I left the orientation a lot more intimidated, but really none the wiser. How far did I need to stay away from a grizzly again? What about buffalo? (Turned out, that would come in handy later.) We gracefully packed up our equipment in the Mammoth Springs parking lot as the clouds brimmed with rain. I was too busy contemplating the approximate hunger level of Wyoming grizzly bear populations to notice a fellow tourist pull into the parking spot that occupied my spread of backpacking supplies.

We’re experienced Northwest backpackers from Seattle, so of course we pretty much broke every basic rule of backpacking in Yellowstone right off the bat.

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The swift moving Yellowstone River after a sudden squall.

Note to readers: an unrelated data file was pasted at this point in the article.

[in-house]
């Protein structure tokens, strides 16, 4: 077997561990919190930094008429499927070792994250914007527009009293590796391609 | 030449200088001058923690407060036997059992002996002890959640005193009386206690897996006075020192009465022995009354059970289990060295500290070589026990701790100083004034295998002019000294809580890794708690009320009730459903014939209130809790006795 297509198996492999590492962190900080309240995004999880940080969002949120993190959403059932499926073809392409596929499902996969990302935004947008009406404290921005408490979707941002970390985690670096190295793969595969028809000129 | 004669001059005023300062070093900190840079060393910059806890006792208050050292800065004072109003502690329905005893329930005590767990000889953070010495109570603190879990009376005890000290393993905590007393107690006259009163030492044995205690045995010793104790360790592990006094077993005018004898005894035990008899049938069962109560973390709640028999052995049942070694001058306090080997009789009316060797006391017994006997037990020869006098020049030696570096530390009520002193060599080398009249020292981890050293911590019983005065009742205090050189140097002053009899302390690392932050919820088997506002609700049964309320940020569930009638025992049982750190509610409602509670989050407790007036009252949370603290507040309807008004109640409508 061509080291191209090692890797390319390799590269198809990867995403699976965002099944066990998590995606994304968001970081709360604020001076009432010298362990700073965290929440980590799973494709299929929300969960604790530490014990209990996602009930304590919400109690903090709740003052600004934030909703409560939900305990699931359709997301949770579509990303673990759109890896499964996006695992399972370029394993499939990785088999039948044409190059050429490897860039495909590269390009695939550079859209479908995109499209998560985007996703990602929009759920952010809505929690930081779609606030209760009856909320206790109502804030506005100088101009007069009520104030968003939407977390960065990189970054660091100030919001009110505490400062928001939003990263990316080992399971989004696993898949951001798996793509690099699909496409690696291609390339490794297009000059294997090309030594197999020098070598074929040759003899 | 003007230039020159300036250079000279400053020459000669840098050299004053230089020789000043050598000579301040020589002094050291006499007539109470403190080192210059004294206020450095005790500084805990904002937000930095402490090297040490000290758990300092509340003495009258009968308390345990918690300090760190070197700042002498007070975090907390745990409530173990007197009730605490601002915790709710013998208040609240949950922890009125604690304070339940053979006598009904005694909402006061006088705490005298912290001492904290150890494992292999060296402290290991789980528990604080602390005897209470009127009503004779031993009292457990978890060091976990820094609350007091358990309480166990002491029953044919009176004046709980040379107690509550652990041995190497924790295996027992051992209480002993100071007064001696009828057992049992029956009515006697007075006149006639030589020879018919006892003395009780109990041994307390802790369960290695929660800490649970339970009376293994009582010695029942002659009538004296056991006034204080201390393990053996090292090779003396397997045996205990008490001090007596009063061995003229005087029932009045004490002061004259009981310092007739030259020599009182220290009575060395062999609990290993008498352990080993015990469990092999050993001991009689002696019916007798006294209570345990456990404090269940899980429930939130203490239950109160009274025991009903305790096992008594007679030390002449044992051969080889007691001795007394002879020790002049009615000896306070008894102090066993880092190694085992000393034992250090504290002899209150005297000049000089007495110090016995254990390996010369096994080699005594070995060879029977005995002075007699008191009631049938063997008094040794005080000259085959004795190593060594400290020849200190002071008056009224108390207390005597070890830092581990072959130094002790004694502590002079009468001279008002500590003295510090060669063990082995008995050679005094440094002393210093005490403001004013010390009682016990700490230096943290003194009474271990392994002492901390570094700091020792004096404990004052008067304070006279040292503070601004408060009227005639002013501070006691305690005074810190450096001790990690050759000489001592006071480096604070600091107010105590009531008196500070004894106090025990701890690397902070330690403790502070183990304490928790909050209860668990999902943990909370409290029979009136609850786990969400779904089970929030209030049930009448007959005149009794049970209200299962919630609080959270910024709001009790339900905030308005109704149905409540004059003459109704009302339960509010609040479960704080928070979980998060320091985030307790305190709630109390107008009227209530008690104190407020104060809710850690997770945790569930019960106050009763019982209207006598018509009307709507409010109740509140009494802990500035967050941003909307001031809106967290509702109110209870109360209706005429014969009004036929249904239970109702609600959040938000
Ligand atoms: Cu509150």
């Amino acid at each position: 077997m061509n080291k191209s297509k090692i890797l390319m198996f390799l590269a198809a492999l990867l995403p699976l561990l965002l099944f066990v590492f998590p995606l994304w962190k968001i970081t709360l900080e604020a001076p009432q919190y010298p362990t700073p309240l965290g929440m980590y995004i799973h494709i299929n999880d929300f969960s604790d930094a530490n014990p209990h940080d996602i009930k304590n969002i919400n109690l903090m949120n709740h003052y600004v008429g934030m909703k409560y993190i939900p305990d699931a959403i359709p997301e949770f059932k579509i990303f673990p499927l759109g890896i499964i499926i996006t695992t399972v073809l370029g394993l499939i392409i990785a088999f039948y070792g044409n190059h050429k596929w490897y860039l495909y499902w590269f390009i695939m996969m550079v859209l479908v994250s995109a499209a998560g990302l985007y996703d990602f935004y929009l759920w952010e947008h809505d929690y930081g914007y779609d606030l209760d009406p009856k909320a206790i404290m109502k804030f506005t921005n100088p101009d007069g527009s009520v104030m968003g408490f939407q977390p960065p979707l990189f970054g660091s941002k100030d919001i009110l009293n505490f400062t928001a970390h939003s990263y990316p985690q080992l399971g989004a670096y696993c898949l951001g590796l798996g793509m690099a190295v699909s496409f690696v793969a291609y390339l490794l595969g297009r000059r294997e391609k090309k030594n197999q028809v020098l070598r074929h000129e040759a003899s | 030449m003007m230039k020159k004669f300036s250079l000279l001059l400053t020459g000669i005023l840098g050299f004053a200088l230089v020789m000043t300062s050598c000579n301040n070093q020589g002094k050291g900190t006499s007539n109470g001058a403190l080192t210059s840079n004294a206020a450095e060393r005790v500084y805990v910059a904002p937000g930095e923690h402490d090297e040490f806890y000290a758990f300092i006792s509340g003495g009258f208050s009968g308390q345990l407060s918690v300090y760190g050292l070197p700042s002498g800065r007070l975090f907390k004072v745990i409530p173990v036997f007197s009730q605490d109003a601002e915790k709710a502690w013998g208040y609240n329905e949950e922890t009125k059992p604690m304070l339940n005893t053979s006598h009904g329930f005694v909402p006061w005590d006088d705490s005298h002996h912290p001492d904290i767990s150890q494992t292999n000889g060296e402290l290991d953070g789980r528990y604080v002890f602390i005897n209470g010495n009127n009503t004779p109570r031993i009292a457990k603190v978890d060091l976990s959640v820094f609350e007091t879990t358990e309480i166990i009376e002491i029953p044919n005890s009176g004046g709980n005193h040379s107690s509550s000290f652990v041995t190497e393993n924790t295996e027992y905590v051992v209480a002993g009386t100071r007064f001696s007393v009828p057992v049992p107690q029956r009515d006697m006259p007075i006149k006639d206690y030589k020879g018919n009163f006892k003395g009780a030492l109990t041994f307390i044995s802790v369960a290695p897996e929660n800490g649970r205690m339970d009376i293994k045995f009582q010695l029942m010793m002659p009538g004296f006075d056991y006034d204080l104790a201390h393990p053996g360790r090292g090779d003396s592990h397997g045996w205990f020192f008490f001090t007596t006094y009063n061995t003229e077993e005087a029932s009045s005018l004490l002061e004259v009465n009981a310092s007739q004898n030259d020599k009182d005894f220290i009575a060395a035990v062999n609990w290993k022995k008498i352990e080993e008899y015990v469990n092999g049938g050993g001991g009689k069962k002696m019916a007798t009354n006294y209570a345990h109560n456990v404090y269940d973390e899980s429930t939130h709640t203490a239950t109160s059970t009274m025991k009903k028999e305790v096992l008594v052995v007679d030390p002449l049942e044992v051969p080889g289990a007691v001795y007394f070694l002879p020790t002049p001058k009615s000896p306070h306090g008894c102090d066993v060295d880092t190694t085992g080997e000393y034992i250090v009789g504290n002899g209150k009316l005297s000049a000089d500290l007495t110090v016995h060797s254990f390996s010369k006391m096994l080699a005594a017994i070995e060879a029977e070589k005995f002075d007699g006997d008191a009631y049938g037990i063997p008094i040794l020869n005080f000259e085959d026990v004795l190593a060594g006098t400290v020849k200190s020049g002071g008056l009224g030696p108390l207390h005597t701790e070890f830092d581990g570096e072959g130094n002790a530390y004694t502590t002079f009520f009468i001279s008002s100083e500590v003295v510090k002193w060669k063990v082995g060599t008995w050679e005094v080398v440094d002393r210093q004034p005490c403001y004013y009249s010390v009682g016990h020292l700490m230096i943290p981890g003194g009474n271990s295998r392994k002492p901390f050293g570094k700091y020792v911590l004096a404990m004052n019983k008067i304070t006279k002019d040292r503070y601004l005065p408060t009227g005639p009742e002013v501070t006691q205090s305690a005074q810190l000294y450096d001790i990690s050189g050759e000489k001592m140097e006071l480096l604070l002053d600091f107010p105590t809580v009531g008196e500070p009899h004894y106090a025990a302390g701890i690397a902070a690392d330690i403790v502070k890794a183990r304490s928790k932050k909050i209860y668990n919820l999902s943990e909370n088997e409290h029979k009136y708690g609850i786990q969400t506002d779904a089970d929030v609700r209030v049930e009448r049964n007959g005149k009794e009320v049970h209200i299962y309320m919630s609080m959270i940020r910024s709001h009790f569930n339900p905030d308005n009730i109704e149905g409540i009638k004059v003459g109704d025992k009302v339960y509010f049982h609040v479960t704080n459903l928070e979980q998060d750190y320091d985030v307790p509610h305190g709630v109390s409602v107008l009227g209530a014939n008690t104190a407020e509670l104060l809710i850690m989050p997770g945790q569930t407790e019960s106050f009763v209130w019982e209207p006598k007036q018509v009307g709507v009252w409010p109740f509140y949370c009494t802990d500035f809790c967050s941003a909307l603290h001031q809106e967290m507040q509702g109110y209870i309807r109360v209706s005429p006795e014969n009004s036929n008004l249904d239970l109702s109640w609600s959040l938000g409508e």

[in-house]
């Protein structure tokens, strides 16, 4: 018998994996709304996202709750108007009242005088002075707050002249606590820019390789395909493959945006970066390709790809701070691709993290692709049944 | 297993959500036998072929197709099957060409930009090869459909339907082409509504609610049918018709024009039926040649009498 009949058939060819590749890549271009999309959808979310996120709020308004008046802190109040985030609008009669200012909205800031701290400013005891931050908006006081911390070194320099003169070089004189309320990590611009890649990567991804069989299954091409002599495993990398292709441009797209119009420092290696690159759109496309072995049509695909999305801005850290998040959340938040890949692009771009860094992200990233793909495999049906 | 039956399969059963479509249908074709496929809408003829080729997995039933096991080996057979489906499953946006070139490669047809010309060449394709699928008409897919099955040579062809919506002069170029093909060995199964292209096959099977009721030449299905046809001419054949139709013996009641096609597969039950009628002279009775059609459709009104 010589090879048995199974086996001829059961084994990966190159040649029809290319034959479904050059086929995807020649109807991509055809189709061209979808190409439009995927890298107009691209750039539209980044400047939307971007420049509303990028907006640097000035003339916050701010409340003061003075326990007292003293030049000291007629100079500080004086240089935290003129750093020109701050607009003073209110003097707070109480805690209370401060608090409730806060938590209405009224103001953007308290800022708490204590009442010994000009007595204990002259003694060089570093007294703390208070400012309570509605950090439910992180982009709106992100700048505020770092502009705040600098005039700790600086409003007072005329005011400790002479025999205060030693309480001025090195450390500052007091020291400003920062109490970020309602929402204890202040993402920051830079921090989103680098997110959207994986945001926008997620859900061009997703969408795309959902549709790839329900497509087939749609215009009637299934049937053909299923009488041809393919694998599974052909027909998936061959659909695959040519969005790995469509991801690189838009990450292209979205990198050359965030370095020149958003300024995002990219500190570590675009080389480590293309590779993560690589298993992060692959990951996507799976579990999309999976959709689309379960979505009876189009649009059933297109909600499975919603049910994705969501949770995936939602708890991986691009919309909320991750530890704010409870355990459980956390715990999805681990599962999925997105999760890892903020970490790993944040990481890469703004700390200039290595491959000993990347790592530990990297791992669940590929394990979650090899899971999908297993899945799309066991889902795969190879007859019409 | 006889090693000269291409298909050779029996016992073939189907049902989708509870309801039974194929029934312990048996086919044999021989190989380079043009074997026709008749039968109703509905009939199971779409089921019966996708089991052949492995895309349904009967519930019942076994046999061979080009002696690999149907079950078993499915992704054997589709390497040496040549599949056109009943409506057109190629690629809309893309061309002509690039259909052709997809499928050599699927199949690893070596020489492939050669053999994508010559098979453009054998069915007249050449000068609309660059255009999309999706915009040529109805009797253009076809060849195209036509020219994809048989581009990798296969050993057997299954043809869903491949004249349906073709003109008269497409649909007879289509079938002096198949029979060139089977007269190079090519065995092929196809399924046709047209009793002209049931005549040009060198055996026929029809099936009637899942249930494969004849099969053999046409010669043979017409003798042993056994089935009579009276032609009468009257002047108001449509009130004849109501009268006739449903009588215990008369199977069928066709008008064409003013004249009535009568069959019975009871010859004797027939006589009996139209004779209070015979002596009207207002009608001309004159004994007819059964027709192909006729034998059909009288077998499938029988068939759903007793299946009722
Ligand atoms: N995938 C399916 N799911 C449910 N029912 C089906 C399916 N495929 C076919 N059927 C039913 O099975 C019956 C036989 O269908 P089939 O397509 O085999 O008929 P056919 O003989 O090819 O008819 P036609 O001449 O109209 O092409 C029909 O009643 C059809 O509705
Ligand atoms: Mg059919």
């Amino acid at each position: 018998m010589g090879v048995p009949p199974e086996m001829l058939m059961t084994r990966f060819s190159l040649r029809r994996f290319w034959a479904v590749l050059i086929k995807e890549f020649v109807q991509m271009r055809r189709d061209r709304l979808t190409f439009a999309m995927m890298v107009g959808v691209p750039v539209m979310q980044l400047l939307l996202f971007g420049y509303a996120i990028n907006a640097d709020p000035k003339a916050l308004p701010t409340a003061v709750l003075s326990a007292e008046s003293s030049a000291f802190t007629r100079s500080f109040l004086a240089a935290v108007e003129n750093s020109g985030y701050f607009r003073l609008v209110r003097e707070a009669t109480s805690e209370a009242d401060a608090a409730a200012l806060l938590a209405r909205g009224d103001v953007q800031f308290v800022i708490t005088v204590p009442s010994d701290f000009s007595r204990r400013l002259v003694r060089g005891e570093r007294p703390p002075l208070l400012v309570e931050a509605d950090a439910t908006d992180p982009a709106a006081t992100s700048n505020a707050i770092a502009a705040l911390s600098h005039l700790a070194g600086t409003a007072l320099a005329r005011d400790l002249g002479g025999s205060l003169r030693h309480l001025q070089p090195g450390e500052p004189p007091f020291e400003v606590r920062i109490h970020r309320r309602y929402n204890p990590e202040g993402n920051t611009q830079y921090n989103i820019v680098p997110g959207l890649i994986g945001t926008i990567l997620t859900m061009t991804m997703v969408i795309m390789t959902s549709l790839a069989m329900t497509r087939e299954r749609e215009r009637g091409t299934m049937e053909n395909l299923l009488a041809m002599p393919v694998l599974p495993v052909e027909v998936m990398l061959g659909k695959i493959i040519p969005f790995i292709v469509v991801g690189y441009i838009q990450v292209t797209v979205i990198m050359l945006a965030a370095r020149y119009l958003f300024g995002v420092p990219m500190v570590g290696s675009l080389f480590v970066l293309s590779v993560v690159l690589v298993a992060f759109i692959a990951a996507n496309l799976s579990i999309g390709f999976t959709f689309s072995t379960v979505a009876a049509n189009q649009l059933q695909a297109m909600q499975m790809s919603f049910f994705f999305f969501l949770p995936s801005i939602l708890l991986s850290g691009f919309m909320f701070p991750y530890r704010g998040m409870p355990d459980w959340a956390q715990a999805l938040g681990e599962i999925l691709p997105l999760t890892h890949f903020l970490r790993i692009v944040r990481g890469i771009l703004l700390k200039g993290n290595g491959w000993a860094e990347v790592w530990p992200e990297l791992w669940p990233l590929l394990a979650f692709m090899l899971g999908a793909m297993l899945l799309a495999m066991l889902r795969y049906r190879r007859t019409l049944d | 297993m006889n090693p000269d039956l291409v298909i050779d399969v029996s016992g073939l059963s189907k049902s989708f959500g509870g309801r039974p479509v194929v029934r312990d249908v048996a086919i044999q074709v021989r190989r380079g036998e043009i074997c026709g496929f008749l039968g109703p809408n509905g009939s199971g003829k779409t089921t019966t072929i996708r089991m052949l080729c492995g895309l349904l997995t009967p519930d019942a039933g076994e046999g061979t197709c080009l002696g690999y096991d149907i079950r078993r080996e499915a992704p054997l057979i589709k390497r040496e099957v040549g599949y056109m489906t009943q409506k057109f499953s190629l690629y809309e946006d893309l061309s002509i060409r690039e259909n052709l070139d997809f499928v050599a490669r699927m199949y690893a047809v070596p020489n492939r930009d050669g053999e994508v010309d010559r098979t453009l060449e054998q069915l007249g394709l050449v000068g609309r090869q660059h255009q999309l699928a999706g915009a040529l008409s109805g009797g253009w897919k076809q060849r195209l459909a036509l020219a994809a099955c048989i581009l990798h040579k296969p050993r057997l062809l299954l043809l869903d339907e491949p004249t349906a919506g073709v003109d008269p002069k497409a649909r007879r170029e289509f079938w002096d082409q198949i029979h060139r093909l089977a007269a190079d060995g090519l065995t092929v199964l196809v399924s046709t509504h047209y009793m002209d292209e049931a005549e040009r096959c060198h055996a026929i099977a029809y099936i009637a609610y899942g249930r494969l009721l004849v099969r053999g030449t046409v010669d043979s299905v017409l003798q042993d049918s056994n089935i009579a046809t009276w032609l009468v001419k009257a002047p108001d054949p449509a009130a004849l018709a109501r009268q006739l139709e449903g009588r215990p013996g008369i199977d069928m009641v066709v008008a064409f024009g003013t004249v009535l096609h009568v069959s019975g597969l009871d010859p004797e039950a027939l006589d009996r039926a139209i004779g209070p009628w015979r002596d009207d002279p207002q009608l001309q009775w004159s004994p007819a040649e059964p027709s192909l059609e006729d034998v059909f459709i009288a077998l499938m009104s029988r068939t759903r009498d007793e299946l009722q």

By the time we got to the Hellroaring Trailhead (the less popular Yellowstone River Trail access point) we only had about two hours of daylight left. The plan was to hike fast and find our campsite before dark. If the inspirational video had taught me anything, it was: “Don’t go hiking at dusk. That’s when the predators are most active.” Well, that wasn’t happening.

Five minutes into our trip, we broke out of the skeletal pines to catch a first view of the Yellowstone Valley. Spectacular, wild, vacant. I stumbled over rocks and roots as I my eyes soaked in the monumental plains. Countless tacky adjectives and metaphors fogged my tourist mind, right up until I noticed a great white sheet of rain approaching us at an alarming rate. We heard the wind howl through the canyon below as a squall tore across the valley, headed straight towards us. Be ready for any weather, we thought as we threw on our rain gear and headed down into the valley.